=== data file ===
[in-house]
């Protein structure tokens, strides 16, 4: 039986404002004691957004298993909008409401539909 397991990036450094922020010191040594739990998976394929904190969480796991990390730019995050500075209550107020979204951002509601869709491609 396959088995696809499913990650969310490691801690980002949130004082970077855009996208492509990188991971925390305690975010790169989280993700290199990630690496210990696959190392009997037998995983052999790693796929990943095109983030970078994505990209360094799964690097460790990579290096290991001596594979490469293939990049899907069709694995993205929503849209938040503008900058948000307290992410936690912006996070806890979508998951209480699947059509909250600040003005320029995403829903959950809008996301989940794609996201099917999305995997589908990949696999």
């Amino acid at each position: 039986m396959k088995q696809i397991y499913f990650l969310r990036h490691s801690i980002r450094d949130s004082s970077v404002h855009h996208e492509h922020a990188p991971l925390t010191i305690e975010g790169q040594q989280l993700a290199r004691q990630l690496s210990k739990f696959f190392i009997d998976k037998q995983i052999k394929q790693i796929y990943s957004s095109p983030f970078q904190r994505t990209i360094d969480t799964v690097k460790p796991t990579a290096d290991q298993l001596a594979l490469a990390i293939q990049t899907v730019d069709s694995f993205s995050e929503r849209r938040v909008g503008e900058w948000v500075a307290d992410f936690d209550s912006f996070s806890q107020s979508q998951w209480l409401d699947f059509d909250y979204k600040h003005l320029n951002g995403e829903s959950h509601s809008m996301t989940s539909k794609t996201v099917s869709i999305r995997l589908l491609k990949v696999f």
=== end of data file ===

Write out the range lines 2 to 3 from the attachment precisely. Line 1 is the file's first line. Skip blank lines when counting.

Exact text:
């Protein structure tokens, strides 16, 4: 039986404002004691957004298993909008409401539909 397991990036450094922020010191040594739990998976394929904190969480796991990390730019995050500075209550107020979204951002509601869709491609 396959088995696809499913990650969310490691801690980002949130004082970077855009996208492509990188991971925390305690975010790169989280993700290199990630690496210990696959190392009997037998995983052999790693796929990943095109983030970078994505990209360094799964690097460790990579290096290991001596594979490469293939990049899907069709694995993205929503849209938040503008900058948000307290992410936690912006996070806890979508998951209480699947059509909250600040003005320029995403829903959950809008996301989940794609996201099917999305995997589908990949696999």
């Amino acid at each position: 039986m396959k088995q696809i397991y499913f990650l969310r990036h490691s801690i980002r450094d949130s004082s970077v404002h855009h996208e492509h922020a990188p991971l925390t010191i305690e975010g790169q040594q989280l993700a290199r004691q990630l690496s210990k739990f696959f190392i009997d998976k037998q995983i052999k394929q790693i796929y990943s957004s095109p983030f970078q904190r994505t990209i360094d969480t799964v690097k460790p796991t990579a290096d290991q298993l001596a594979l490469a990390i293939q990049t899907v730019d069709s694995f993205s995050e929503r849209r938040v909008g503008e900058w948000v500075a307290d992410f936690d209550s912006f996070s806890q107020s979508q998951w209480l409401d699947f059509d909250y979204k600040h003005l320029n951002g995403e829903s959950h509601s809008m996301t989940s539909k794609t996201v099917s869709i999305r995997l589908l491609k990949v696999f």